I believe that this lack of need to discuss the concept of deity in Pagan circles can have a negative as well as a positive effect. On the up side, no one is trying to prove to anyone else that what they’re doing is “right”. On the down side, I believe that the neo-Pagan community loses a lot when it fails to develop a thoughtful dialog on the theology of Paganism. Just because we don’t have to talk about the nature of belief and faith in Paganism doesn’t’ me we shouldn’t talk about it. Just because others use these discussions in a political and coercive manner, doesn’t mean we have to make our discussions about theology politically charged .
Thus it is important to rephrase and recast the “one vs. none” argument into language and concepts that better apply to Pagan thought. I have tried to do that by arguing that Pagans experience the Gods and Goddesses directly through the world, either through mystical or practical experience. Likewise, because Pagans have no inherent need to proselytize, there is less emphasis on proof in Pagan concepts of existence.
We still have a lot that we need to discuss when it comes to existence. Rephrasing the questions from a Pagan perspective does not necessarily mean we should Specifically:
As you can see, I’m avoiding taking on the existence argument directly. For the reasons I discussed in this column, and others, I believe that direct existence arguments do not serve Pagan theology well. But there are ontological issues that surround the Gods and Goddesses that I do believe need addressing. I can’t address all these questions in one essay, or even a large book, but we can at least acknowledge they exist, and begin talking about them one by one.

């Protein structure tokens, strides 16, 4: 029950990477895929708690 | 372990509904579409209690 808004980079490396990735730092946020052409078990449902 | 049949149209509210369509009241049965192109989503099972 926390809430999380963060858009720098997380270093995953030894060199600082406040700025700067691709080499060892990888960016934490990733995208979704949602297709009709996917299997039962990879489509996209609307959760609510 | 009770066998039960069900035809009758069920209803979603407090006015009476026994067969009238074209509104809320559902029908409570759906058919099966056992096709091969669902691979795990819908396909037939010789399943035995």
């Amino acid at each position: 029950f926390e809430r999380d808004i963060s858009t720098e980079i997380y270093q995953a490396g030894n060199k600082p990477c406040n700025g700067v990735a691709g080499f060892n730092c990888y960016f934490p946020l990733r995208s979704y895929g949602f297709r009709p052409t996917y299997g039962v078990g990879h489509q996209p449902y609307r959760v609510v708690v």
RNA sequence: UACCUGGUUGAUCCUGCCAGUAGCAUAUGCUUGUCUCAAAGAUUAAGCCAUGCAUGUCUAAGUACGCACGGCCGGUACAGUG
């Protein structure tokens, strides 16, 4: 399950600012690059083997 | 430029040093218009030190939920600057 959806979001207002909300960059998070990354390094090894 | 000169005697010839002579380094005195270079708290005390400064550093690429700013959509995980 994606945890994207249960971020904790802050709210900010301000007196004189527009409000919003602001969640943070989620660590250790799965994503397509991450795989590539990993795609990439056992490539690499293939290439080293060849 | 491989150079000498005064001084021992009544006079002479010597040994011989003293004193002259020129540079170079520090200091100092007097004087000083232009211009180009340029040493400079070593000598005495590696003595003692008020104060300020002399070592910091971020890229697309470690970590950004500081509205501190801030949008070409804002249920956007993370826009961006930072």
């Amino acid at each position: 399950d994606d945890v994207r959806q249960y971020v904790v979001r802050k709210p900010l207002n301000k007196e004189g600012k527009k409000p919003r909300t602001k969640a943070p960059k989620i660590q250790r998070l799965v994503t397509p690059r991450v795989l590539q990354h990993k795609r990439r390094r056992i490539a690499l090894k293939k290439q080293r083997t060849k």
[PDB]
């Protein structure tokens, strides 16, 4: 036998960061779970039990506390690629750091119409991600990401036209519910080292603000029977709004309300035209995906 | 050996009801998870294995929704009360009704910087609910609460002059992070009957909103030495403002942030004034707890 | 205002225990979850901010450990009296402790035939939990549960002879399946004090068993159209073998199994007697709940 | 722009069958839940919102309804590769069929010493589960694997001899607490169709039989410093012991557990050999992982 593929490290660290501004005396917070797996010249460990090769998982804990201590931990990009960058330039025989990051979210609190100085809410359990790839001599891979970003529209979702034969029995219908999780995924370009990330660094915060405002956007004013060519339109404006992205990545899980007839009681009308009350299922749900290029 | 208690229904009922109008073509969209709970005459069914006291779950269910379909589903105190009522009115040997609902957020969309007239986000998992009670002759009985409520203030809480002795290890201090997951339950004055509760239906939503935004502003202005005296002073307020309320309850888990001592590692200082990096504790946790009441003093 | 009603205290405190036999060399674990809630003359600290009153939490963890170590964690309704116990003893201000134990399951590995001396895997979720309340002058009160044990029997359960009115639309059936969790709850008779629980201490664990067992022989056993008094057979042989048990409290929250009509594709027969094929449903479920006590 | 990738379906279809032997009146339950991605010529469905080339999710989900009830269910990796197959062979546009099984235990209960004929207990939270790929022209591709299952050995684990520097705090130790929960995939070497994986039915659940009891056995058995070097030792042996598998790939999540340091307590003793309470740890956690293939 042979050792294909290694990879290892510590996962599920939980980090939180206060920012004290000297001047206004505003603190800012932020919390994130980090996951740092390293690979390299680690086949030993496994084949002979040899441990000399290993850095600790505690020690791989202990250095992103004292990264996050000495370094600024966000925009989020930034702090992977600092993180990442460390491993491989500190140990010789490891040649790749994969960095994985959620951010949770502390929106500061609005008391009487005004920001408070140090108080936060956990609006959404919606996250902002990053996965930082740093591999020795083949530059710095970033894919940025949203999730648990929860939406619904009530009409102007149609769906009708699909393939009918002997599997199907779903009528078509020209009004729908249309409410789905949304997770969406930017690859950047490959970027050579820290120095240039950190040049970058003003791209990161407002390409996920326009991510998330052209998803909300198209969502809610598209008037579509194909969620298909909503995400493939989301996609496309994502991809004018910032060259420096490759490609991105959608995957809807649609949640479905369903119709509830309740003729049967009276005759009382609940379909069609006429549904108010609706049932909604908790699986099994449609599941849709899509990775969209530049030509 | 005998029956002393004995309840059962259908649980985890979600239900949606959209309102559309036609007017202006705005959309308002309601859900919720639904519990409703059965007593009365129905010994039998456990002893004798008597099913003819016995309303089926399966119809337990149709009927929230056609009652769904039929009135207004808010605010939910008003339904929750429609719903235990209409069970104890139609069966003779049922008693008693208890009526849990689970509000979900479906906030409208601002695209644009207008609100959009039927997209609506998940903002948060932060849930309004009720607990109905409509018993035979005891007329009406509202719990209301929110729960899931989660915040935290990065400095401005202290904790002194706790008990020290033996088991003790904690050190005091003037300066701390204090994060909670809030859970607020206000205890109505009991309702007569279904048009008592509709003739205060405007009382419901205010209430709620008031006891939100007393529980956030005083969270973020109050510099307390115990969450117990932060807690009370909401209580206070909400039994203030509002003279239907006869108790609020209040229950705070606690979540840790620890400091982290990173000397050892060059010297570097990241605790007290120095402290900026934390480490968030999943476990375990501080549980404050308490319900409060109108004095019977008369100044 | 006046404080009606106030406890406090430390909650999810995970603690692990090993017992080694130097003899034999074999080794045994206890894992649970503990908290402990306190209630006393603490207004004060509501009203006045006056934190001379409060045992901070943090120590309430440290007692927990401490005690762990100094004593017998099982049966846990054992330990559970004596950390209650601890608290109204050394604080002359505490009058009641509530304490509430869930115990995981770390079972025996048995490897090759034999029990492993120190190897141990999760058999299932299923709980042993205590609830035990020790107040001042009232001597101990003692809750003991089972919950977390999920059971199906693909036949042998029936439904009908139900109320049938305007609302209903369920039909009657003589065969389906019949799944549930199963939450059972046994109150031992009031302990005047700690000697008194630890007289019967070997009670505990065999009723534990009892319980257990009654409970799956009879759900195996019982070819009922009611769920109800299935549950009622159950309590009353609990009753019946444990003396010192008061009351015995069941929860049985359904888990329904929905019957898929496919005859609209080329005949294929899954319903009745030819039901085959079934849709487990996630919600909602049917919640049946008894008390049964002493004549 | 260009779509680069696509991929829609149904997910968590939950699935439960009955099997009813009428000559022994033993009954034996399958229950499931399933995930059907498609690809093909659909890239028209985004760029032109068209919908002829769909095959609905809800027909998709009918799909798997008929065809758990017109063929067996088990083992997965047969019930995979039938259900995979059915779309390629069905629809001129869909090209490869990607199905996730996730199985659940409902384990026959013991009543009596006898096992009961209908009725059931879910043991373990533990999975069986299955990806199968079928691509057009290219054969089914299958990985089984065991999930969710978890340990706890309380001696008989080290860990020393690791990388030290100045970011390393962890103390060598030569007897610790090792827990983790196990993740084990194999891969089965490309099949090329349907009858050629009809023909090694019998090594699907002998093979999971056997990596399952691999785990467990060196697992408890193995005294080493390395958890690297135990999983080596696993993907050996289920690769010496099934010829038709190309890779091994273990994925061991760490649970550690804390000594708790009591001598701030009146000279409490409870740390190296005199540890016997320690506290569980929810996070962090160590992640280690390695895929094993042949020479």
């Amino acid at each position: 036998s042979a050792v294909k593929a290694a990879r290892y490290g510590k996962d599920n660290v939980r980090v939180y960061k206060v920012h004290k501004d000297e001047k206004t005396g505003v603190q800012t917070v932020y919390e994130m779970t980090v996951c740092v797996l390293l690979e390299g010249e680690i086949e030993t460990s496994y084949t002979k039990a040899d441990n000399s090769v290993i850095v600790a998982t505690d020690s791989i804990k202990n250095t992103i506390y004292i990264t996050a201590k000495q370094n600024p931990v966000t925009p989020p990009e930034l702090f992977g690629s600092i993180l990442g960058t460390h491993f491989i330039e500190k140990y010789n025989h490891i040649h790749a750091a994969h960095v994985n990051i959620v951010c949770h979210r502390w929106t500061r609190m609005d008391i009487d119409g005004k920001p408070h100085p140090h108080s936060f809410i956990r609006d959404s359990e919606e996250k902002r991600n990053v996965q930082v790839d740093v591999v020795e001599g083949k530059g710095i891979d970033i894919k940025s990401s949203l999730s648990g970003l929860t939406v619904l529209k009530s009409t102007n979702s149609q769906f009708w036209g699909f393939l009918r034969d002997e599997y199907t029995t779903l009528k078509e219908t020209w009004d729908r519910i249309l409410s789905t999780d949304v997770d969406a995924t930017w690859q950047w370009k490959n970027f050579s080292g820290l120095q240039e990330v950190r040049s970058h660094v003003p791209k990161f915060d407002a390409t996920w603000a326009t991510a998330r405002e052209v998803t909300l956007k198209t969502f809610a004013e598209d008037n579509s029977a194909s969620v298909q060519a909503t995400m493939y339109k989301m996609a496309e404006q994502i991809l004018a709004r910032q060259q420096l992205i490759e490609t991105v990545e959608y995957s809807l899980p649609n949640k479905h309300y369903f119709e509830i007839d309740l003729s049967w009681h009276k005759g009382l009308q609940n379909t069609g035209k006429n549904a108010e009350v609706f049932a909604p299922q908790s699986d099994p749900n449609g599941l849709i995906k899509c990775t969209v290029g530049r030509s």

On usage: I’m using “Gods and Goddesses” as an acknowledgement that standard usage (“Gods”), while including Goddesses, irritates many of the listeners. I don’t capitalize the monotheistic “god” because I am in turn irritated that there is an implicit bias toward the monotheistic “god” in English usage rules, while other Gods and Goddesses don’t get a fair shake. So, I advocate that we reverse it in our literature. I’ve abandoned all pretense of correctness and simply used the term “theology” when talking about what I’m doing, knowing full well that we could substitute “theaology” and make many happy.
 See, for example, Kant, I, Critique of Pure Reason, Chapter III, in particular sections IV and V.
 Admittedly some have tried, really hard, to construct such proofs from a variety of methods, see, for example, Davis, S., “The Cosmological Argument and the Epistemic Status of Belief in God”, Philosophia Christi, 2:1:1 (1999) p. 5. I tend to be firmly in the camp that says reason applies to things reason applies to, and things that are truly mysteries, like faith, are not areas where reason can speak intelligently to fundamentals.
 For a nice discussion of this see: http://www.gustavus.edu/oncampus/ academics/philosophy/Sandin.html.
 See, for example, in addition to the above cite for Kant, Aquinas, T. Summa Theologica, Vol. 1; Hume, D. Dialogs Concerning Natural Religion. For example, arguments for the existence of god can be broken down into ontological, cosmological, teleological, moral, and other categories of argument. The ontological argument (Descartes version, Meditations, V) essentially says that existence is a trait that would be required in order to have a perfect being, and thus a supremely perfect being will possess the trait of existence, thus a supremely perfect being must exist. There are a lot of objections, and responses, to this argument when it is structured this way. This is just an example, we could go on...